…About Getting Right
— November 8, 2016
“Getting Right is one of those books where much of what makes it a compelling read isn’t what is being told, but rather how. Wilson’s sprawling prose is reminiscent of a novel like “All the King’s Men,” and similarly features a conversational narrator who strings us along for the ride.” (Read full review > )
— NewCity Review, April 2016
Getting Right is an absolutely absorbing and exceptional novel that establishes author Gary D. Wilson as an original and impressively gifted storyteller of the first order. Very highly recommended for community library General Fiction collections, it should be noted for personal reading lists that “Getting Right” is also available in a Kindle edition.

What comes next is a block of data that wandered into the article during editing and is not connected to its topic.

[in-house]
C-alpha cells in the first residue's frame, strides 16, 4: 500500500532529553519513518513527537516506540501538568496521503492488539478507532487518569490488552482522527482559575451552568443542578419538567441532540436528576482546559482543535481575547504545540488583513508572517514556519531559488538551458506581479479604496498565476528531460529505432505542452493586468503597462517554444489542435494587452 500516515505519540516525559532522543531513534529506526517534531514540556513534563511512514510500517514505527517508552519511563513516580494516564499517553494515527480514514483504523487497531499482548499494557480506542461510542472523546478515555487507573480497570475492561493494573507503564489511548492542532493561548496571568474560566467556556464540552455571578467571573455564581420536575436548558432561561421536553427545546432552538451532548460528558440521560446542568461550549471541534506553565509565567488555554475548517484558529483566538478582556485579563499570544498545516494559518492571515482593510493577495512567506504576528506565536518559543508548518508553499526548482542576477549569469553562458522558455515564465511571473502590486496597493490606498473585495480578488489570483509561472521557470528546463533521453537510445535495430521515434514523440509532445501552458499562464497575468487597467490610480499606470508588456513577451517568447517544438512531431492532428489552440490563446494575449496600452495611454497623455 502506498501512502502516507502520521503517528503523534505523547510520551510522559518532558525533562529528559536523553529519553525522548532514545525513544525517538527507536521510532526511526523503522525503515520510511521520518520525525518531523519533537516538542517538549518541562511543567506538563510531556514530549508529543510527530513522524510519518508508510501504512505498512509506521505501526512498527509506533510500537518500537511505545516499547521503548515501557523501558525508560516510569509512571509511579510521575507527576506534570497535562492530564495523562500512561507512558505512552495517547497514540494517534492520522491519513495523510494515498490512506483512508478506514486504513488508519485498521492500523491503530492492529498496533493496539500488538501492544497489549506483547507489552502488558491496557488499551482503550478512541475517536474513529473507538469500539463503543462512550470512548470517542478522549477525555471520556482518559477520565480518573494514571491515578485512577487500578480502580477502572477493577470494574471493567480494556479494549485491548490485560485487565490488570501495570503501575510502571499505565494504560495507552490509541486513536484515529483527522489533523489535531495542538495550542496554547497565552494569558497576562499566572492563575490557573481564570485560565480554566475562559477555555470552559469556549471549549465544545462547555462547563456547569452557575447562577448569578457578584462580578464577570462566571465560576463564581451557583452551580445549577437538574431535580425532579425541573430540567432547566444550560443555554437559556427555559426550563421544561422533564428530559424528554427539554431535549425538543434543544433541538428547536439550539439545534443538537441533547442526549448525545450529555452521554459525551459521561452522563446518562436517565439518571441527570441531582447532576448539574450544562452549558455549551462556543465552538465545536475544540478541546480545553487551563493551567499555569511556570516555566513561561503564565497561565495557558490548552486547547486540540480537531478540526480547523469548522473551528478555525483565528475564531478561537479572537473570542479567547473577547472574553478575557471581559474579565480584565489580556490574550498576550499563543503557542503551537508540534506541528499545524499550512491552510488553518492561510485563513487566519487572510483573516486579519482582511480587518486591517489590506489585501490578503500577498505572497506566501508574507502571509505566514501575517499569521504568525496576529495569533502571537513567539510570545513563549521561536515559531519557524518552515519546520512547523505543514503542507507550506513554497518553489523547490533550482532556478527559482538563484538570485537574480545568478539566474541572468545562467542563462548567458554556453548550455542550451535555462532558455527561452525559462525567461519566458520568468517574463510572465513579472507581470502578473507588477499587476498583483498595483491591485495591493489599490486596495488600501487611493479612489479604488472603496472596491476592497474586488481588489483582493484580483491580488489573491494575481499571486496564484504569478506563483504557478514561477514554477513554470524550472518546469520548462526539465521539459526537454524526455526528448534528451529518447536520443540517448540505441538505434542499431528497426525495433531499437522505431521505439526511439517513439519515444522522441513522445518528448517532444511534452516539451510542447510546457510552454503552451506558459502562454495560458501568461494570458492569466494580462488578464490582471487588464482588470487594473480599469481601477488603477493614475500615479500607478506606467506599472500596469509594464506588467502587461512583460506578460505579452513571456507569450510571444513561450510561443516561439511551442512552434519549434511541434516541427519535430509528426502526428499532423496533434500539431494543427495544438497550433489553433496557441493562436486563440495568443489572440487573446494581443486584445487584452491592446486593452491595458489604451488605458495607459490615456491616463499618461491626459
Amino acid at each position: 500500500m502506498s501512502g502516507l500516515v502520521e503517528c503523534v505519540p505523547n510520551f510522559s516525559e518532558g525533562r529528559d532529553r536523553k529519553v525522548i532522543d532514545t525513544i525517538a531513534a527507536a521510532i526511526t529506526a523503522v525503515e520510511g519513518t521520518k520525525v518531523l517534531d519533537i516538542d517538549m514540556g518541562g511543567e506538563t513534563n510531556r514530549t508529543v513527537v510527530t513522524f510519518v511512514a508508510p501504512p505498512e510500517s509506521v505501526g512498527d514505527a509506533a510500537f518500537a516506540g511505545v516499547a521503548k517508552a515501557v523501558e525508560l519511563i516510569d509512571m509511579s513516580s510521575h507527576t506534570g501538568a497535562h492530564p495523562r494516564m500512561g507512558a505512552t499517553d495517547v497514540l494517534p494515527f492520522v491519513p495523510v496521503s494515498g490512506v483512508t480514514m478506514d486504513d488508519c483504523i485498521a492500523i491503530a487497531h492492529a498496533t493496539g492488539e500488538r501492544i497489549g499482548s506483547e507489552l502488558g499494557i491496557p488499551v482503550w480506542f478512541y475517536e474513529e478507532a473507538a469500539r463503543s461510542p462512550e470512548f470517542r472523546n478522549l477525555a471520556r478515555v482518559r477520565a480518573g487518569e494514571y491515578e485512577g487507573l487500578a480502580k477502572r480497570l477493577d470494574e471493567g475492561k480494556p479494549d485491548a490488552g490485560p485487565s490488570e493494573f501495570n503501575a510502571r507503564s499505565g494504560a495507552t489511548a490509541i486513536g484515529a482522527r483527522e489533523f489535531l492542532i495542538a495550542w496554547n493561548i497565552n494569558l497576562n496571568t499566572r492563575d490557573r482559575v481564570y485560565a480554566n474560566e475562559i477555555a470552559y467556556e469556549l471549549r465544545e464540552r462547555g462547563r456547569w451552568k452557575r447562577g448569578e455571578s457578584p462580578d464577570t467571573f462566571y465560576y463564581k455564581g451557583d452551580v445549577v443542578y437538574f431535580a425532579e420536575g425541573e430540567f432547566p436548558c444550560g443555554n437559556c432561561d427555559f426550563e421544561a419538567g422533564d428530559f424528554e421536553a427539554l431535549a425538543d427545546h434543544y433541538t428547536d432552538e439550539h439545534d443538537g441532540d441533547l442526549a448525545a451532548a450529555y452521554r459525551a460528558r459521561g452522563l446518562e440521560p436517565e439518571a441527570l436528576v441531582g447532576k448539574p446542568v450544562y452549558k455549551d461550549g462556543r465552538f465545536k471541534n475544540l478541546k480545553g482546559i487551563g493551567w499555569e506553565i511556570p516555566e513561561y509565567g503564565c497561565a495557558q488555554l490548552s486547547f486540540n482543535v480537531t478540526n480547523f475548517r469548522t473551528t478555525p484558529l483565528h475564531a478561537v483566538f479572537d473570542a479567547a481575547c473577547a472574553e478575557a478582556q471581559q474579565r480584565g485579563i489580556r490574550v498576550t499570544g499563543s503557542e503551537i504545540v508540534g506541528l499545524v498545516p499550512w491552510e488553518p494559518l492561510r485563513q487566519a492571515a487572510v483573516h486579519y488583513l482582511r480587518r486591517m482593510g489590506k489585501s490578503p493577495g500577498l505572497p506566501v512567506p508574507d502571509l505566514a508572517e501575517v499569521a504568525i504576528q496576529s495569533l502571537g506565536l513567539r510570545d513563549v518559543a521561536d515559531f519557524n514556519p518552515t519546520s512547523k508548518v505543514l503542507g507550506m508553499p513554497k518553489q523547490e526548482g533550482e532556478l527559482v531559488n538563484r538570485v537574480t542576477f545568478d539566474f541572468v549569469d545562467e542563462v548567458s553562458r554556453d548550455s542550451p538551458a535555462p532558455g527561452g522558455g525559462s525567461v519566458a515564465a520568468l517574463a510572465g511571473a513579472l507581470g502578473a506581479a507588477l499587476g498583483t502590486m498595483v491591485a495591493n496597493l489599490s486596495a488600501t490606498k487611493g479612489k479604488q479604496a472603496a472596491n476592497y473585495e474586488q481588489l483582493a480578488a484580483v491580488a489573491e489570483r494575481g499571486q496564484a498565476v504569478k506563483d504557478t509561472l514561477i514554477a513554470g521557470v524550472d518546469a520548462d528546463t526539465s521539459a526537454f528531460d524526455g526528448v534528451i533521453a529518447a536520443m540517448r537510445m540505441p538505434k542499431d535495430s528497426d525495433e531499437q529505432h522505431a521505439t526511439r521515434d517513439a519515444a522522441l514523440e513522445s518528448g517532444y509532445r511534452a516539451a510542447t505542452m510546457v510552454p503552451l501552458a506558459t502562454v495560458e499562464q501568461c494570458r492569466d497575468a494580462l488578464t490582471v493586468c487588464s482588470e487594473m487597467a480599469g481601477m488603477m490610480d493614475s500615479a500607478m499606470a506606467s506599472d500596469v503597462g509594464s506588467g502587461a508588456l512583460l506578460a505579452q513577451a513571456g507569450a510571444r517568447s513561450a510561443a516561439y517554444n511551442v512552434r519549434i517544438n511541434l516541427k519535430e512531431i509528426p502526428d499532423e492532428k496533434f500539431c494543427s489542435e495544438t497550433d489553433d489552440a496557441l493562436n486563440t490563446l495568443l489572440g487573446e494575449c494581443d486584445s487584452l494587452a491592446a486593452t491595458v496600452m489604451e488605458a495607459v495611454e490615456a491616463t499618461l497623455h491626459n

— Midwest Book Review, March 2016
Gary Wilson’s Getting Right got right to me. It’s smart and funny but, more than anything, it’s achingly honest about family — the hurts that persist no matter how many apologies or how much forgiveness, the unreliability of shared memories, and the constancy of love, imperfect and annoying as it may be. This is a beautiful read.
— Achy Obejas, editor of Immigrant Voices, 21st Century Stories, and author of the novel Ruins
Aptly titled, Gary D. Wilson’s compelling novel Getting Right indeed gets it right through a colorful, conversational narrative about the lives and deaths of a man’s all-too-human brother and sister. Like a conversation with a good friend over a beer, the book is full of stories both comic and sad. This is an honest, memorable work about family and its demands, honorably told, a book full of grace, grit, and gentle humor.